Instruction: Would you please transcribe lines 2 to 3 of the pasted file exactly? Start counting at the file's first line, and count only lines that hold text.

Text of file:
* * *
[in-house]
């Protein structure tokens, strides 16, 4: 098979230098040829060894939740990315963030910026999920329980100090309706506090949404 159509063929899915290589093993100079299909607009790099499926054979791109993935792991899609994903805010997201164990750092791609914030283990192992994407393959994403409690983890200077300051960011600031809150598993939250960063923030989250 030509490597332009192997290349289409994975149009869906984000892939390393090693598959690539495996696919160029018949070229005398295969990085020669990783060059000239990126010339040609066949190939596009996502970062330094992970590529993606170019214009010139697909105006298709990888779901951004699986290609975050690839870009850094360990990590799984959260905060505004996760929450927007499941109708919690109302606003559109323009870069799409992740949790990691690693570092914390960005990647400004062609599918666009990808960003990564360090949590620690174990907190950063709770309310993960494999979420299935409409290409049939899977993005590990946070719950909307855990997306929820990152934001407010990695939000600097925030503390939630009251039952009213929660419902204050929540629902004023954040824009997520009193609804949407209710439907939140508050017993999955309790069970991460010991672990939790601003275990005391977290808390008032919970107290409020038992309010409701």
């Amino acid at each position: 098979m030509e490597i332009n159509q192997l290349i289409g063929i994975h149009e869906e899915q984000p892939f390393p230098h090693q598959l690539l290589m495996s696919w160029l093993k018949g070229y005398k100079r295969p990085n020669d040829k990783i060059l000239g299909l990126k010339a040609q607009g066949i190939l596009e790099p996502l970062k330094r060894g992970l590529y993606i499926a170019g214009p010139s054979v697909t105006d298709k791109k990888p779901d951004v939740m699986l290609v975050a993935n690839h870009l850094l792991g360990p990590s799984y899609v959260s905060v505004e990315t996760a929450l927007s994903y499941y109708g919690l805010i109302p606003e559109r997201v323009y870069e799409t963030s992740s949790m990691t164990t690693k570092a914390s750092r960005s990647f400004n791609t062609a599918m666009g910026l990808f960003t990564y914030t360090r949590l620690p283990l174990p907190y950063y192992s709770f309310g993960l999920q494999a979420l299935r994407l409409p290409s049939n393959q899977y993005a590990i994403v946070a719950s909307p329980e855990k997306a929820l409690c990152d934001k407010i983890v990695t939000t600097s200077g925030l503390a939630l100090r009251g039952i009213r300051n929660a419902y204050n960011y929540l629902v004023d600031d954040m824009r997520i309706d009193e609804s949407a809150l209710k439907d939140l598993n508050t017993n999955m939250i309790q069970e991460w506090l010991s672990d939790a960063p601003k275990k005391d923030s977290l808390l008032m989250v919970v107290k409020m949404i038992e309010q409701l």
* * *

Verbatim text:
């Protein structure tokens, strides 16, 4: 098979230098040829060894939740990315963030910026999920329980100090309706506090949404 159509063929899915290589093993100079299909607009790099499926054979791109993935792991899609994903805010997201164990750092791609914030283990192992994407393959994403409690983890200077300051960011600031809150598993939250960063923030989250 030509490597332009192997290349289409994975149009869906984000892939390393090693598959690539495996696919160029018949070229005398295969990085020669990783060059000239990126010339040609066949190939596009996502970062330094992970590529993606170019214009010139697909105006298709990888779901951004699986290609975050690839870009850094360990990590799984959260905060505004996760929450927007499941109708919690109302606003559109323009870069799409992740949790990691690693570092914390960005990647400004062609599918666009990808960003990564360090949590620690174990907190950063709770309310993960494999979420299935409409290409049939899977993005590990946070719950909307855990997306929820990152934001407010990695939000600097925030503390939630009251039952009213929660419902204050929540629902004023954040824009997520009193609804949407209710439907939140508050017993999955309790069970991460010991672990939790601003275990005391977290808390008032919970107290409020038992309010409701």
């Amino acid at each position: 098979m030509e490597i332009n159509q192997l290349i289409g063929i994975h149009e869906e899915q984000p892939f390393p230098h090693q598959l690539l290589m495996s696919w160029l093993k018949g070229y005398k100079r295969p990085n020669d040829k990783i060059l000239g299909l990126k010339a040609q607009g066949i190939l596009e790099p996502l970062k330094r060894g992970l590529y993606i499926a170019g214009p010139s054979v697909t105006d298709k791109k990888p779901d951004v939740m699986l290609v975050a993935n690839h870009l850094l792991g360990p990590s799984y899609v959260s905060v505004e990315t996760a929450l927007s994903y499941y109708g919690l805010i109302p606003e559109r997201v323009y870069e799409t963030s992740s949790m990691t164990t690693k570092a914390s750092r960005s990647f400004n791609t062609a599918m666009g910026l990808f960003t990564y914030t360090r949590l620690p283990l174990p907190y950063y192992s709770f309310g993960l999920q494999a979420l299935r994407l409409p290409s049939n393959q899977y993005a590990i994403v946070a719950s909307p329980e855990k997306a929820l409690c990152d934001k407010i983890v990695t939000t600097s200077g925030l503390a939630l100090r009251g039952i009213r300051n929660a419902y204050n960011y929540l629902v004023d600031d954040m824009r997520i309706d009193e609804s949407a809150l209710k439907d939140l598993n508050t017993n999955m939250i309790q069970e991460w506090l010991s672990d939790a960063p601003k275990k005391d923030s977290l808390l008032m989250v919970v107290k409020m949404i038992e309010q409701l």